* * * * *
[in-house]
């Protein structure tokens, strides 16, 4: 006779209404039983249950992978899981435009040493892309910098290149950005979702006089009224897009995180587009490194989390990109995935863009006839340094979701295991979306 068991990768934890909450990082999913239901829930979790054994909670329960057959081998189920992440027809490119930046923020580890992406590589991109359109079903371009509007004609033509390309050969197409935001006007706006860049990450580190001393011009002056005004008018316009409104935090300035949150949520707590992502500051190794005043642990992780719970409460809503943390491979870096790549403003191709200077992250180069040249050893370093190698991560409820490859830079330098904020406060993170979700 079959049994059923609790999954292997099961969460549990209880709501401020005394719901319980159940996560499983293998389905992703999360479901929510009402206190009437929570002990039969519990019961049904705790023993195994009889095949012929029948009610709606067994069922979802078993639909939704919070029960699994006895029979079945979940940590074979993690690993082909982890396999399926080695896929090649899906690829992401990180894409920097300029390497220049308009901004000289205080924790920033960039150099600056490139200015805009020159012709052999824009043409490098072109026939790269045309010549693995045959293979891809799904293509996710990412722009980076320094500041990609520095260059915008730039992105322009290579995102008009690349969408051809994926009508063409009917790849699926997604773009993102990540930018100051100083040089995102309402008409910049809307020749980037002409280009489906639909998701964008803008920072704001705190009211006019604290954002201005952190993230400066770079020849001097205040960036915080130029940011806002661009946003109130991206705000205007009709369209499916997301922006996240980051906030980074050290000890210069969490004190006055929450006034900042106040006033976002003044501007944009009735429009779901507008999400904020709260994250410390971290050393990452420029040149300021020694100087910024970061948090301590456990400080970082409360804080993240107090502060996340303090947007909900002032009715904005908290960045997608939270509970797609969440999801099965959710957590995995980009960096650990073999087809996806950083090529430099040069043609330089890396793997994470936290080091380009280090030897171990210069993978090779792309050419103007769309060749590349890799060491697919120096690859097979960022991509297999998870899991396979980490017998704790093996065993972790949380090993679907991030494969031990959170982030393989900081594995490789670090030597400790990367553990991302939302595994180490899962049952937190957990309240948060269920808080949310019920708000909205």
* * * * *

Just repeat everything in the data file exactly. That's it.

[in-house]
């Protein structure tokens, strides 16, 4: 006779209404039983249950992978899981435009040493892309910098290149950005979702006089009224897009995180587009490194989390990109995935863009006839340094979701295991979306 068991990768934890909450990082999913239901829930979790054994909670329960057959081998189920992440027809490119930046923020580890992406590589991109359109079903371009509007004609033509390309050969197409935001006007706006860049990450580190001393011009002056005004008018316009409104935090300035949150949520707590992502500051190794005043642990992780719970409460809503943390491979870096790549403003191709200077992250180069040249050893370093190698991560409820490859830079330098904020406060993170979700 079959049994059923609790999954292997099961969460549990209880709501401020005394719901319980159940996560499983293998389905992703999360479901929510009402206190009437929570002990039969519990019961049904705790023993195994009889095949012929029948009610709606067994069922979802078993639909939704919070029960699994006895029979079945979940940590074979993690690993082909982890396999399926080695896929090649899906690829992401990180894409920097300029390497220049308009901004000289205080924790920033960039150099600056490139200015805009020159012709052999824009043409490098072109026939790269045309010549693995045959293979891809799904293509996710990412722009980076320094500041990609520095260059915008730039992105322009290579995102008009690349969408051809994926009508063409009917790849699926997604773009993102990540930018100051100083040089995102309402008409910049809307020749980037002409280009489906639909998701964008803008920072704001705190009211006019604290954002201005952190993230400066770079020849001097205040960036915080130029940011806002661009946003109130991206705000205007009709369209499916997301922006996240980051906030980074050290000890210069969490004190006055929450006034900042106040006033976002003044501007944009009735429009779901507008999400904020709260994250410390971290050393990452420029040149300021020694100087910024970061948090301590456990400080970082409360804080993240107090502060996340303090947007909900002032009715904005908290960045997608939270509970797609969440999801099965959710957590995995980009960096650990073999087809996806950083090529430099040069043609330089890396793997994470936290080091380009280090030897171990210069993978090779792309050419103007769309060749590349890799060491697919120096690859097979960022991509297999998870899991396979980490017998704790093996065993972790949380090993679907991030494969031990959170982030393989900081594995490789670090030597400790990367553990991302939302595994180490899962049952937190957990309240948060269920808080949310019920708000909205």